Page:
Sprudge Maps Spotlight looks for coffee bars near and far, new and not-so-new, emerging and iconic. But today we are thrilled to be checking in on a coffee bar with deep roots and history in the coffee-loving conurbation of Kansas City, Missouri. Broadway Cafe has been a hub for coffee culture in KCMO since the early 90s, and is continuing its tradition of excellence thirty years later. This place is a must-visit for anyone traveling to Kansas City, and one of the great classic coffee bars in America today. Let’s take a closer look!
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Sprudge Maps is presented by La Marzocco and Pacific Barista Series.
As told to Sprudge by Jonathan Cates.
Introduce yourself to our readers—tell us about your cafe!
Broadway Cafe opened up in the fall of 1992! We remodeled, painted, and started Roasting Coffee in the back of the Cafe in 1998. I guess you could say we have a retro ’90s vibe going on at the cafe. Truth is, we just really enjoy Portlandia and Wes Anderson films.
What equipment do you use in your shop?
We started out with a two-group La Pavoni, moved up to a three-group La San Marco, and we are now rocking our third four-group La Marzocco Linea. Mazzer Electronic Dosers all around. Ditting grinders and FETCO Extractors grind and brew our House Blend and Coffee of the Moment.
Which roaster or roasters do you serve?
We started Broadway Roasting Co in the back of the cafe with an IR12 Diedrich. Within a few batches, we had requests from baristas and friends from all over town to supply them with espresso for their coffeehouses, restaurants, and offices! After five years of maneuvering 70k bags through a cafe full of people quietly reading or loudly plotting revolutions, we ran out of room and moved the roaster a block away to a spot on Westport Road.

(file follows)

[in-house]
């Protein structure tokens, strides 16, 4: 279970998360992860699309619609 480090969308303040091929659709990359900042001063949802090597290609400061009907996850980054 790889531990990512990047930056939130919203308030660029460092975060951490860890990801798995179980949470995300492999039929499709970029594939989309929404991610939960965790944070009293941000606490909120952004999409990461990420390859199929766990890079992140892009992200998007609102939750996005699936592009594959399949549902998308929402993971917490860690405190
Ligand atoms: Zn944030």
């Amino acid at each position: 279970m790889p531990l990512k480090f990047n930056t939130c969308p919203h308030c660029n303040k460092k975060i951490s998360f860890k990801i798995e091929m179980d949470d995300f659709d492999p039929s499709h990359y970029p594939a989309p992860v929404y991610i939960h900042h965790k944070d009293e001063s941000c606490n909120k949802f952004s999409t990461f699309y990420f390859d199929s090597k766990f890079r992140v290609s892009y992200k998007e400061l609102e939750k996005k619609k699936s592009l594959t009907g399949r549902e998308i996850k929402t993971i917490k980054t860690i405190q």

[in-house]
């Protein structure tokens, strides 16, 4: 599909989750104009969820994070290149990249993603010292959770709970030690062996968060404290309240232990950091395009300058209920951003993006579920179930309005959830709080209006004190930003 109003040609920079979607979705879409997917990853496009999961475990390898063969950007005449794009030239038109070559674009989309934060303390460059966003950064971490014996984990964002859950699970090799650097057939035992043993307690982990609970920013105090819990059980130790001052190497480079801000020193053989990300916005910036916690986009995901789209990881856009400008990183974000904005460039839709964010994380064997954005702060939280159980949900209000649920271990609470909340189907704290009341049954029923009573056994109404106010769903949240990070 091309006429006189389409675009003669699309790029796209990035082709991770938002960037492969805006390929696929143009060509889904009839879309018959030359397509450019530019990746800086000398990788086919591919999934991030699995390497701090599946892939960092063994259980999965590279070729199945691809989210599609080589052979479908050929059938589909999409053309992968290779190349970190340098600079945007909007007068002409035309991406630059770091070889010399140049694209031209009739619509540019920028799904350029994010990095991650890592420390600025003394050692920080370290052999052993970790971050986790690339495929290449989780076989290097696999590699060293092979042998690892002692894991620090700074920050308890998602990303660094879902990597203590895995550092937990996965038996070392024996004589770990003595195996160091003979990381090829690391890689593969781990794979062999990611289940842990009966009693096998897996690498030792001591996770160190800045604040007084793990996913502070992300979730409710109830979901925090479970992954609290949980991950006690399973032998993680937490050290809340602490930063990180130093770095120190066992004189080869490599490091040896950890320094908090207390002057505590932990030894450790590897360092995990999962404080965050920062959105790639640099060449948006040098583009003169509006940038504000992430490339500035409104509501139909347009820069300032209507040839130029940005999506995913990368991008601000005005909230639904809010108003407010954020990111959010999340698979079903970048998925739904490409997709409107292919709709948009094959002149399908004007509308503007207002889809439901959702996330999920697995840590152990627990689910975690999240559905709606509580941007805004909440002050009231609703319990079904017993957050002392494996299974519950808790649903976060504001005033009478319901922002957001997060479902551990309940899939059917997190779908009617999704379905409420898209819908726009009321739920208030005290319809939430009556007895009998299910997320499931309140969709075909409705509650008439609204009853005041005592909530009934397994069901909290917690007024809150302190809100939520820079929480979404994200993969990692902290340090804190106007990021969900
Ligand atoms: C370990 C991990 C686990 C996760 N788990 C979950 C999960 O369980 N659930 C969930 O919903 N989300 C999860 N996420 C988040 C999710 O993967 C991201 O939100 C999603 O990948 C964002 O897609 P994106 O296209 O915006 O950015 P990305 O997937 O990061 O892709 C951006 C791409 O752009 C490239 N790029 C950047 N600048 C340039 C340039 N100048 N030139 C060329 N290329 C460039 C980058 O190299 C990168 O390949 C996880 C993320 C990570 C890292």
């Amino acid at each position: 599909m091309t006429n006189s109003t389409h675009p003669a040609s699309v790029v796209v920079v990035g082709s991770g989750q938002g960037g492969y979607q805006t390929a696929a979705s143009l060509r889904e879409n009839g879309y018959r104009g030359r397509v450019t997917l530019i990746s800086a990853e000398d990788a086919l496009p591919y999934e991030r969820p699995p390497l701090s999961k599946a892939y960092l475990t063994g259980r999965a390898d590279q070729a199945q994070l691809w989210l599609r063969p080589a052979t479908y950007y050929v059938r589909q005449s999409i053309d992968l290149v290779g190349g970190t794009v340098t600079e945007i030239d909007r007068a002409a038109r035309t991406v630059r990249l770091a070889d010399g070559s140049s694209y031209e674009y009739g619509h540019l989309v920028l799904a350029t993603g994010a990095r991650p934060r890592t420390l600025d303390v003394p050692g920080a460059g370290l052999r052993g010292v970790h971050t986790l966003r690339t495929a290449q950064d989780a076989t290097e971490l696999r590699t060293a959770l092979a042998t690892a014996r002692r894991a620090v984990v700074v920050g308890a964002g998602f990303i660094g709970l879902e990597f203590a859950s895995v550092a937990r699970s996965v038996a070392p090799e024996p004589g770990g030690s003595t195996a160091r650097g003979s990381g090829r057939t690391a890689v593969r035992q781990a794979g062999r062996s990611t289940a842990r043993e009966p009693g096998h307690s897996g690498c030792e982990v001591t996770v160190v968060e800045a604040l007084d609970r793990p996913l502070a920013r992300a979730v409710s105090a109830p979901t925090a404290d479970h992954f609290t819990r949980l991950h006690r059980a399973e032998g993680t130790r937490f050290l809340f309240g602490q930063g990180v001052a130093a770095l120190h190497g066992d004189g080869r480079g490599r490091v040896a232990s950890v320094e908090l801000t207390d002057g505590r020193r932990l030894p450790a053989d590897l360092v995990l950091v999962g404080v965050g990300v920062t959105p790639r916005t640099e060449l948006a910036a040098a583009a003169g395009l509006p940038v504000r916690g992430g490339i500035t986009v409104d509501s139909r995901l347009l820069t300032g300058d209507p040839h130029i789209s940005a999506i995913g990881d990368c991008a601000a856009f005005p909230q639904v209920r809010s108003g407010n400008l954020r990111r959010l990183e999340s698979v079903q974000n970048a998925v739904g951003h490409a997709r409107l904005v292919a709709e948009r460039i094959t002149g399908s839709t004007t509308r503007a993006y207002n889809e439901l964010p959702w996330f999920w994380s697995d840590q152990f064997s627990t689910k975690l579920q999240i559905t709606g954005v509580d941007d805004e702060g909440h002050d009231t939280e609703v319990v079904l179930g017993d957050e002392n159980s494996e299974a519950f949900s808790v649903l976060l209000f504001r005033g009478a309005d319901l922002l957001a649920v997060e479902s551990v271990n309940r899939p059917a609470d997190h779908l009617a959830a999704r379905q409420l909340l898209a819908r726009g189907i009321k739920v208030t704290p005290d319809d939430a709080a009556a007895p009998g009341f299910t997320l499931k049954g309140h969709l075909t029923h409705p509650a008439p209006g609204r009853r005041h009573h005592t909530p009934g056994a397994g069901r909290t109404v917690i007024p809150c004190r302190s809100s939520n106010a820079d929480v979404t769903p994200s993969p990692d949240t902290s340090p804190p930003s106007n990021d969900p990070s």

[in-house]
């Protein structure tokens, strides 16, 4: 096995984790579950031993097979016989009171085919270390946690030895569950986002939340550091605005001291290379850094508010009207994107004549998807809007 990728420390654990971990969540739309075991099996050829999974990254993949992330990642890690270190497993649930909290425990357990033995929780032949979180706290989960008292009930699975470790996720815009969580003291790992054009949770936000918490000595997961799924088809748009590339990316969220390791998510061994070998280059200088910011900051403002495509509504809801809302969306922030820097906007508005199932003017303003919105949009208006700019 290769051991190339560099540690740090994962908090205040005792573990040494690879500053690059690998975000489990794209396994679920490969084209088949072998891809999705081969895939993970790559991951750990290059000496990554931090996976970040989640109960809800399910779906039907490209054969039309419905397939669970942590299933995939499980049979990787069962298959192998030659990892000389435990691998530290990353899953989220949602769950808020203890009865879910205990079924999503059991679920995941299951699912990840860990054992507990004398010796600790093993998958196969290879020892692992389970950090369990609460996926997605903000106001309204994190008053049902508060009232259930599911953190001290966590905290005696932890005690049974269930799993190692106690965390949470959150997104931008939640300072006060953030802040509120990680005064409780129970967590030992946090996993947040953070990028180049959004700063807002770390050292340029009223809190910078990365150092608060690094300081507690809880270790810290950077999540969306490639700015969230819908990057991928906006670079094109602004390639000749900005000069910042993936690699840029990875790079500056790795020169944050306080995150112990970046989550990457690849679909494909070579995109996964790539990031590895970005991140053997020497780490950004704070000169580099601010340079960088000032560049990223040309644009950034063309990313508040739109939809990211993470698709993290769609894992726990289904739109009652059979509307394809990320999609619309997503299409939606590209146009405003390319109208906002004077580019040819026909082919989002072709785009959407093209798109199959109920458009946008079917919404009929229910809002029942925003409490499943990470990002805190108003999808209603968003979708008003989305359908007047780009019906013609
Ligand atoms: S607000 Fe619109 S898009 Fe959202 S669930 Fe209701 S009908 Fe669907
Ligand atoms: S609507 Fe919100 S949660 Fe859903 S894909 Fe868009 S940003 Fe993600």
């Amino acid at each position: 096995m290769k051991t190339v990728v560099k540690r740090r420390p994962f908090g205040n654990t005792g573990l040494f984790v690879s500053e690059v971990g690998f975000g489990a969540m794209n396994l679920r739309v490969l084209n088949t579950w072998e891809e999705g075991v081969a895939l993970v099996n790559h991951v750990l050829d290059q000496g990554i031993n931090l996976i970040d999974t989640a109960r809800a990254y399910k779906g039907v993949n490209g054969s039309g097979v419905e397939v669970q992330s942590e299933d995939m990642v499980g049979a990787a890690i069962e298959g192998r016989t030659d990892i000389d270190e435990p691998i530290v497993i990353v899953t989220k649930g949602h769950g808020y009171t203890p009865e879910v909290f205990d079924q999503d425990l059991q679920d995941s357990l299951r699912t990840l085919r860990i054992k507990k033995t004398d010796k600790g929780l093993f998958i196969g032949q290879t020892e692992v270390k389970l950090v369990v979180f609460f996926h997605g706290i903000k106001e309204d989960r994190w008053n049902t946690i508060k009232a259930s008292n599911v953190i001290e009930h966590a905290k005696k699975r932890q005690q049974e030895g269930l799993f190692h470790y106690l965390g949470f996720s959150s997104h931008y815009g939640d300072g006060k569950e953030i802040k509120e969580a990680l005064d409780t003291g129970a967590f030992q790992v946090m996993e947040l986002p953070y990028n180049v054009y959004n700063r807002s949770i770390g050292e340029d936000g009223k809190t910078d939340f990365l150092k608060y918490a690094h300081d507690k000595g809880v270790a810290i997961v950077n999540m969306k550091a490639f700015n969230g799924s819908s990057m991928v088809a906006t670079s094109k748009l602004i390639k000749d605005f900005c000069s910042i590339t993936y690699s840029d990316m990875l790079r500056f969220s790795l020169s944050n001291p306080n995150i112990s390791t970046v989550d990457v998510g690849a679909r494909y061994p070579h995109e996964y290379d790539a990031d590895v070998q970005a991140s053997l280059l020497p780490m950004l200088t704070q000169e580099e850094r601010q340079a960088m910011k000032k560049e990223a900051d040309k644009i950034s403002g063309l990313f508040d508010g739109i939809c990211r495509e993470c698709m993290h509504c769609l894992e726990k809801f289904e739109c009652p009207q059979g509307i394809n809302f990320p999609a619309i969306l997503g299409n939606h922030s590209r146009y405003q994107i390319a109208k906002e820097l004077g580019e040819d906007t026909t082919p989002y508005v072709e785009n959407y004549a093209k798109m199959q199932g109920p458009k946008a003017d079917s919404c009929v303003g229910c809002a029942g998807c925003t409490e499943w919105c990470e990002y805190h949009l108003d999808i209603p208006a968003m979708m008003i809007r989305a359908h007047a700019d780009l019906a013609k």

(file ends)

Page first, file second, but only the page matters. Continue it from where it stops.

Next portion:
Being within walking distance of our cafe is very important to us. We didn’t want to expand next door to any of our friends. Someone tried to do that to us once. It didn’t work out well for them. In 2007, the 30’s era Westport Firestation #19 was listed by KCMO to be sold at auction, so we made a bid. A coffeehouse is much better for the neighborhood than lofts or another vape shop. Our bid was approved, and we moved again, one block away from the cafe.
Our original Diedrich IR12 now sits next to a modified 1999 era IR40 Diedrich. You can’t roast coffee without being able to drink and taste it, so we have a three-group La Marzocco Linea, Mazzer Electronics, Ditting grinders , and Fetco brewers at the ROCO.
What is the neighborhood like where you’re located? What’s some other cool stuff nearby?
Westport is the oldest neighborhood in Kansas City, Missouri. The start of the Oregon and Santa Fe Trails, this area has always been known as a rough and tumble place that you could buy just about anything you might need for a journey.
The neighborhood is an entertainment district with bars, music venues, record stores, restaurants, locally owned boutiques, and now fancy apartments. We’re very close to the Kansas City Art Institute, the University of MO Kansas City, and the Country Club Plaza. The sidewalk in front of the cafe is like the front porch of KC.
Did you close during a mandated Coronavirus shutdown, and if so, for how long?
We took the health of our baristas and our patrons very seriously from the start of the pandemic, and still do. We made the choice of closing the cafe, as well as our bar at the ROCO in March of 2020. We were able to continue roasting coffee, and our online sales increased during the first few months. Our loyal patrons began drinking coffee at home, and understood why we decided to close the doors.
We were inspired by our friend Jaime at Abraço in NY, and slid a table across the entry of the ROCO. We propped the door open, and began serving coffee to go. A line formed outside, so we decided to try it at the cafe. It was then we realized that whatever the future may hold, we had to think quick and stay nimble. It was quite a challenge at the time.